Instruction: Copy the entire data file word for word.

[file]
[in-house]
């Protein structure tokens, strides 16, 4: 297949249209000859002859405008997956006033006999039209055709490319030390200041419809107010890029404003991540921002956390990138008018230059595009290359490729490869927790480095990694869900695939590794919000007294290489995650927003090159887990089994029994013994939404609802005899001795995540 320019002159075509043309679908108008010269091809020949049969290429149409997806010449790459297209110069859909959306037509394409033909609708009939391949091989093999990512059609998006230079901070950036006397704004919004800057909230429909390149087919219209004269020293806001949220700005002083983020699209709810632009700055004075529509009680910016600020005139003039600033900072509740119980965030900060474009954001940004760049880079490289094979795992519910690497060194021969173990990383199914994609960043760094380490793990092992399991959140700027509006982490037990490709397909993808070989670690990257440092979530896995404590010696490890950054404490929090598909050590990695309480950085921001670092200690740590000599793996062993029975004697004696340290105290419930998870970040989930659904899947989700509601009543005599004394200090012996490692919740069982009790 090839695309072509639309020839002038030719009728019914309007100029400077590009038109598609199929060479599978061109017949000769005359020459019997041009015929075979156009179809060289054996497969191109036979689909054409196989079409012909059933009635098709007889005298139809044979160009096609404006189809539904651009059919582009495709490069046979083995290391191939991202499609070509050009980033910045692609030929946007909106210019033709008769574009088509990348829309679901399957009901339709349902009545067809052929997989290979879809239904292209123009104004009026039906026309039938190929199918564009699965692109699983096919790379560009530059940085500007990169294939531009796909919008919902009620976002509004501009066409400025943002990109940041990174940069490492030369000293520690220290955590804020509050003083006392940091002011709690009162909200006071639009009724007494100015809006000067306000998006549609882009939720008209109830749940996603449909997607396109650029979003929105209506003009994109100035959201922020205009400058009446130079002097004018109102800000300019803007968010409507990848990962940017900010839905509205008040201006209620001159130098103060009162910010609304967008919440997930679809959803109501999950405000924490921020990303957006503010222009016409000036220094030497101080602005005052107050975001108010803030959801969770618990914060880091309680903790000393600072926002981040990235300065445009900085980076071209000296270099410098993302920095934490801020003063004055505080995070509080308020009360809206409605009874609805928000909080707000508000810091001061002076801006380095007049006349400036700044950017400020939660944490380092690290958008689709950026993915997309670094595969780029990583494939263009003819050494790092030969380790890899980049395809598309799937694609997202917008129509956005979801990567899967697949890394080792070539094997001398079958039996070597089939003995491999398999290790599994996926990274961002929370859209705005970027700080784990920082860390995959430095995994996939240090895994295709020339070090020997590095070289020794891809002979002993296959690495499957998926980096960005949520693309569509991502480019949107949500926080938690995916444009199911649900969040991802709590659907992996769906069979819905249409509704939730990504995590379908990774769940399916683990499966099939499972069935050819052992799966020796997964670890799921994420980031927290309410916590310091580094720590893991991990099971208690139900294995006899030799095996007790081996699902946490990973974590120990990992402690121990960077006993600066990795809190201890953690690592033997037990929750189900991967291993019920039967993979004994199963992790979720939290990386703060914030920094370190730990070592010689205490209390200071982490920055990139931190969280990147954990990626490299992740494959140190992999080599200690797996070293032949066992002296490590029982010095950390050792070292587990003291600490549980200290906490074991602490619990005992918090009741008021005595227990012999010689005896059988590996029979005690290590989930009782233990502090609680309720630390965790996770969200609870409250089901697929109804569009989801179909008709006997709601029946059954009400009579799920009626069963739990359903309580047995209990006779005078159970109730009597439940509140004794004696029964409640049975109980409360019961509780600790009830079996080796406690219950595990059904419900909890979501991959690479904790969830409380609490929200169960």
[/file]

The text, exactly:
[in-house]
């Protein structure tokens, strides 16, 4: 297949249209000859002859405008997956006033006999039209055709490319030390200041419809107010890029404003991540921002956390990138008018230059595009290359490729490869927790480095990694869900695939590794919000007294290489995650927003090159887990089994029994013994939404609802005899001795995540 320019002159075509043309679908108008010269091809020949049969290429149409997806010449790459297209110069859909959306037509394409033909609708009939391949091989093999990512059609998006230079901070950036006397704004919004800057909230429909390149087919219209004269020293806001949220700005002083983020699209709810632009700055004075529509009680910016600020005139003039600033900072509740119980965030900060474009954001940004760049880079490289094979795992519910690497060194021969173990990383199914994609960043760094380490793990092992399991959140700027509006982490037990490709397909993808070989670690990257440092979530896995404590010696490890950054404490929090598909050590990695309480950085921001670092200690740590000599793996062993029975004697004696340290105290419930998870970040989930659904899947989700509601009543005599004394200090012996490692919740069982009790 090839695309072509639309020839002038030719009728019914309007100029400077590009038109598609199929060479599978061109017949000769005359020459019997041009015929075979156009179809060289054996497969191109036979689909054409196989079409012909059933009635098709007889005298139809044979160009096609404006189809539904651009059919582009495709490069046979083995290391191939991202499609070509050009980033910045692609030929946007909106210019033709008769574009088509990348829309679901399957009901339709349902009545067809052929997989290979879809239904292209123009104004009026039906026309039938190929199918564009699965692109699983096919790379560009530059940085500007990169294939531009796909919008919902009620976002509004501009066409400025943002990109940041990174940069490492030369000293520690220290955590804020509050003083006392940091002011709690009162909200006071639009009724007494100015809006000067306000998006549609882009939720008209109830749940996603449909997607396109650029979003929105209506003009994109100035959201922020205009400058009446130079002097004018109102800000300019803007968010409507990848990962940017900010839905509205008040201006209620001159130098103060009162910010609304967008919440997930679809959803109501999950405000924490921020990303957006503010222009016409000036220094030497101080602005005052107050975001108010803030959801969770618990914060880091309680903790000393600072926002981040990235300065445009900085980076071209000296270099410098993302920095934490801020003063004055505080995070509080308020009360809206409605009874609805928000909080707000508000810091001061002076801006380095007049006349400036700044950017400020939660944490380092690290958008689709950026993915997309670094595969780029990583494939263009003819050494790092030969380790890899980049395809598309799937694609997202917008129509956005979801990567899967697949890394080792070539094997001398079958039996070597089939003995491999398999290790599994996926990274961002929370859209705005970027700080784990920082860390995959430095995994996939240090895994295709020339070090020997590095070289020794891809002979002993296959690495499957998926980096960005949520693309569509991502480019949107949500926080938690995916444009199911649900969040991802709590659907992996769906069979819905249409509704939730990504995590379908990774769940399916683990499966099939499972069935050819052992799966020796997964670890799921994420980031927290309410916590310091580094720590893991991990099971208690139900294995006899030799095996007790081996699902946490990973974590120990990992402690121990960077006993600066990795809190201890953690690592033997037990929750189900991967291993019920039967993979004994199963992790979720939290990386703060914030920094370190730990070592010689205490209390200071982490920055990139931190969280990147954990990626490299992740494959140190992999080599200690797996070293032949066992002296490590029982010095950390050792070292587990003291600490549980200290906490074991602490619990005992918090009741008021005595227990012999010689005896059988590996029979005690290590989930009782233990502090609680309720630390965790996770969200609870409250089901697929109804569009989801179909008709006997709601029946059954009400009579799920009626069963739990359903309580047995209990006779005078159970109730009597439940509140004794004696029964409640049975109980409360019961509780600790009830079996080796406690219950595990059904419900909890979501991959690479904790969830409380609490929200169960």